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Sweat Equity, Delayed Gratification, and One Senior’s Story of a Big Payoff

Meet Evan Cabrera, a member of the Johnson Scholars-Take Stock in Children program and recent graduate of Lake Worth High School. Cabrera will be heading to Florida Atlantic University in the fall on a full ride scholarship as a participant in the Kelly/Strul Emerging Scholars Program. He is one of four students in the Johnson Scholars-Take Stock in Children program to receive the honor for academically talented, first-generation students. They are among 15 high school seniors in Florida to receive the scholarships.

In a recent conversation with us, Cabrera shared his thoughts about his success, some private struggles, and his advice for other students.

JSF: Evan, tell us a little about what it took to receive not one but two full scholarships.

EC: In my junior year I was asked to apply for the Leaders for Life scholarship. (The Leaders for Life full scholarship is awarded to six Take Stock in Children scholars from across the state.) At that point, that was the first scholarship I was applying for. It was a pretty big packet. (Take Stock in Children Palm Beach County Executive Director ) Nancy Stellway really helped me a lot. I turned out to be a semi-finalist. It put me down a little bit. But she said my application was really good, and told me I could apply for this other scholarship. I thought of it as a little failure that I had. But I realized a lot of people who might have edged me out didn’t even apply. And I realized it’s just some more minutes to put into it.

Evan Cabrera in Graduation Gown

I remember hearing the term “sweat equity.” I thought about that a lot. I have to put in the work now. I applied for the Kelly/Strul and another from the Scholastic Achievement Foundation. I remember thinking ‘I’m applying for two separate four-year scholarships to the same school. How crazy if I got them both.’ And I did! I know I’m really grateful just being in this position.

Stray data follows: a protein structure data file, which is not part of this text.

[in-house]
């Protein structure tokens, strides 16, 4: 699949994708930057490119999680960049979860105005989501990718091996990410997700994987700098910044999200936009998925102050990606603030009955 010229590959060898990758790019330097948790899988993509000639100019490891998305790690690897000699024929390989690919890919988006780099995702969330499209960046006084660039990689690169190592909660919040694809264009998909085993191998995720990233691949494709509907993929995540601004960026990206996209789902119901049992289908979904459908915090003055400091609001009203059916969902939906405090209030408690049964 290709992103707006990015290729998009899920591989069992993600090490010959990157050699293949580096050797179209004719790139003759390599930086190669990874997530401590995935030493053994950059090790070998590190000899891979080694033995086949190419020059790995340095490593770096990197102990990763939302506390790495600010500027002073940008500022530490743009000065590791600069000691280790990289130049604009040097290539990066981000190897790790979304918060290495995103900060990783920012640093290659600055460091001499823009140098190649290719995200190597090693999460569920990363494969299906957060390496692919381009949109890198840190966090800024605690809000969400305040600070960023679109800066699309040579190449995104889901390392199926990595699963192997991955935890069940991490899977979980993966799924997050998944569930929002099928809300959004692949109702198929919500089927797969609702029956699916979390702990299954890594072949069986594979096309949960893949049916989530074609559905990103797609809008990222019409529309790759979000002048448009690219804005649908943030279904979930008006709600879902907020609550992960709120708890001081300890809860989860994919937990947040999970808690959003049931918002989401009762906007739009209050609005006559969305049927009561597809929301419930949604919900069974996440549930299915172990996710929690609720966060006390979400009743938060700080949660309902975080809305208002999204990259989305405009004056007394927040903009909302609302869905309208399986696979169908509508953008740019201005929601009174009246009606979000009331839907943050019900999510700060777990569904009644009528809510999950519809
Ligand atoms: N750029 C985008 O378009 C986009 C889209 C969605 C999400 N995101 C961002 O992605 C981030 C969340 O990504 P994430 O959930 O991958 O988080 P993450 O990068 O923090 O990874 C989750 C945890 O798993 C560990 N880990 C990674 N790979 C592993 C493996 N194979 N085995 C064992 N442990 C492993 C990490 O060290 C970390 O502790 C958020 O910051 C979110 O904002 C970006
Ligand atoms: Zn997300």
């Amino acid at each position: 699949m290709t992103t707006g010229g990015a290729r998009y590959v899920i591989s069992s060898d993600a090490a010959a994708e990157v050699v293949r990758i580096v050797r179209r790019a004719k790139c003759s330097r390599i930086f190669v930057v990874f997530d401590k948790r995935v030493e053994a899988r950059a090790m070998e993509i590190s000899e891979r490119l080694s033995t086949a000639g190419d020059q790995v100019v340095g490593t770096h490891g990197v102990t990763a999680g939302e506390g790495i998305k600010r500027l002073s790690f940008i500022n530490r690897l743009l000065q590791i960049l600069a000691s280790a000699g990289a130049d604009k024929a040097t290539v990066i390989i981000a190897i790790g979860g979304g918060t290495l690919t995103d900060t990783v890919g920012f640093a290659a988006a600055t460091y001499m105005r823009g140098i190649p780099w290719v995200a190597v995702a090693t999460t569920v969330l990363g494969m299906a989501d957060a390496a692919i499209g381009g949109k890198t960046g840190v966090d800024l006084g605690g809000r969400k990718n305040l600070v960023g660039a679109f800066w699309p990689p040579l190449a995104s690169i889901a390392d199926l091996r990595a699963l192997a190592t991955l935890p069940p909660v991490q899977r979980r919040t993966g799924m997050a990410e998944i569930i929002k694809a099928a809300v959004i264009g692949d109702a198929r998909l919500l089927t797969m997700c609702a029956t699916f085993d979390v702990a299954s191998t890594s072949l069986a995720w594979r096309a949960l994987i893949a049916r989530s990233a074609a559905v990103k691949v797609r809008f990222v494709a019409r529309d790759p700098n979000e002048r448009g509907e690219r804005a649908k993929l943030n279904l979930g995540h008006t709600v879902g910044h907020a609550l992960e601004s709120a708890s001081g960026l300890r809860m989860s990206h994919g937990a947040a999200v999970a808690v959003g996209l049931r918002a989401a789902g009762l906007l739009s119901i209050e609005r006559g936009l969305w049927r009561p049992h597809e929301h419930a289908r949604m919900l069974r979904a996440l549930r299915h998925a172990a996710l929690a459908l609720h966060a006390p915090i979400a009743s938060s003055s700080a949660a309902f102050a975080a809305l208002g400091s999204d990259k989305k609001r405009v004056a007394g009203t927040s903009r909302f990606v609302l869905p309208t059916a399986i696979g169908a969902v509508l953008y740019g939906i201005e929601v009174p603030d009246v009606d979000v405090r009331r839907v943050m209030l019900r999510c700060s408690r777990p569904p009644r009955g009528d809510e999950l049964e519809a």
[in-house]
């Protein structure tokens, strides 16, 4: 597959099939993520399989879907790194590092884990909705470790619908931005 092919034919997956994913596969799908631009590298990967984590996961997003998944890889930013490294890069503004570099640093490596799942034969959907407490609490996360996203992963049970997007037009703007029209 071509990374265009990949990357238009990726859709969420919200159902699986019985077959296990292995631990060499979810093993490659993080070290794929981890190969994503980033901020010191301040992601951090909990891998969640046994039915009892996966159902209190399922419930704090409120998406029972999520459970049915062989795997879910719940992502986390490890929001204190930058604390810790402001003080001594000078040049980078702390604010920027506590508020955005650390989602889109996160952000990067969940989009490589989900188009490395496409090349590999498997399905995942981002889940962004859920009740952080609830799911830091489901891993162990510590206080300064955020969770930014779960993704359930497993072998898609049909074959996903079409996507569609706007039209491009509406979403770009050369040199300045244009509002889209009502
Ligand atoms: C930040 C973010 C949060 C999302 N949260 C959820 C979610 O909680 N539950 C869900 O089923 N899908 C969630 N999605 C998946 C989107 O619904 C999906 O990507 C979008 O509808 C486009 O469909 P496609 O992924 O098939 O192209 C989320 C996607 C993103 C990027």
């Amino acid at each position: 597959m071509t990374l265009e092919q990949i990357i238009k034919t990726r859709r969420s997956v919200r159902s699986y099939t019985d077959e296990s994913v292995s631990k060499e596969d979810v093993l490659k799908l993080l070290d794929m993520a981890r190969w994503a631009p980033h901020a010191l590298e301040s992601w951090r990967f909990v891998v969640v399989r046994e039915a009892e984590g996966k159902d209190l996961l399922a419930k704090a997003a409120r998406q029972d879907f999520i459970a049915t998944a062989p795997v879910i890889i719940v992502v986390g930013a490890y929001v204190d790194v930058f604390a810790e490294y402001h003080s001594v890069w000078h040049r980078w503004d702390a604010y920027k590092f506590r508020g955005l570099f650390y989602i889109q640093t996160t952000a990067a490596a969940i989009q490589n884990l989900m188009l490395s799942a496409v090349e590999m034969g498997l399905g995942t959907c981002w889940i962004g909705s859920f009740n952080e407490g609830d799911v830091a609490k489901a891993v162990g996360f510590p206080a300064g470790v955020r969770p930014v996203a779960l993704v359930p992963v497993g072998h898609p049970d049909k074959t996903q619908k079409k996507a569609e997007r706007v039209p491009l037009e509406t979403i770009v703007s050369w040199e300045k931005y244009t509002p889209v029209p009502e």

JSF: In your essays, you talk about some difficulties in your family during high school. How did that affect you?

EC: In my sophomore year, my brother was arrested at our house. When the police came to our house, I was the first one handcuffed, interrogated. It was traumatic. It’s still traumatic to think about sometimes, even though I know the police are not going after me. I didn’t share it with many people. It gave me insight into what I was doing in my life. (At Johnson Scholars-Take Stock,) only a few people knew. My mentor knew. Anytime I was in that environment it was always happiness. I liked the meetings we had. It helped me a lot without them really knowing.

Evan Cabrera in mangroves with trash bag

I never questioned if my school or other potential outlets were worthwhile. I cannot set my expectations too high. My goal was not to get straight A’s. I just thought, ‘let me do good and care,’ and I got straight A’s. I started my own club outside of school. That’s where I devoted a lot of, let’s say, my bottled emotions. It’s called PB4Planet. I found out there was a climate strike in West Palm Beach. I contacted the organizer and said I wanted to be involved. I’ve always been interested in renewable resources and renewable energy. I was always into science. I wanted to make some difference. I knew political change is very difficult. I started that club with high school kids to make inspirational change. We’ve done beach cleanups, we did a mangrove cleanup in Boynton Beach. It’s something I’m going to continue while in university. Since I’ve always been interested in renewable energy, I hope to become a civil engineer and focus on building homes to a more eco-friendly standard.

JSF: What advice do you have for other young people contemplating their future?

EC: It’s extremely hard for someone, especially in my generation, to see the long-term goal. So it’s hard to put in the effort initially. I think that’s the perspective of why so many people are complaining about us. For me, just putting in that sweat equity without even knowing what that end goal would be, it fulfilled me. When I started doing well in school, I had some guys say, ‘oh, he’s probably a nerd.’ If you know you have potential within yourself, don’t go for the mainstream mentality of immediate rewards. Too many guys think, ‘I have to do certain things to fit in.’ Well, sometimes you don’t need to fit in. After I started getting all this positive attention for the things I was doing everybody just started respecting me. It’s all worth it. I only realize these things because I’ve had an open mind to learn from mistakes.

Evan Cabrera is a recent Lake Worth High School graduate and recipient of a full-ride scholarship to Florida Atlantic University through the Kelly/Strul Emerging Scholars Program.

Wine Industry Scholarship Program Provides Opportunities for First-Generation Students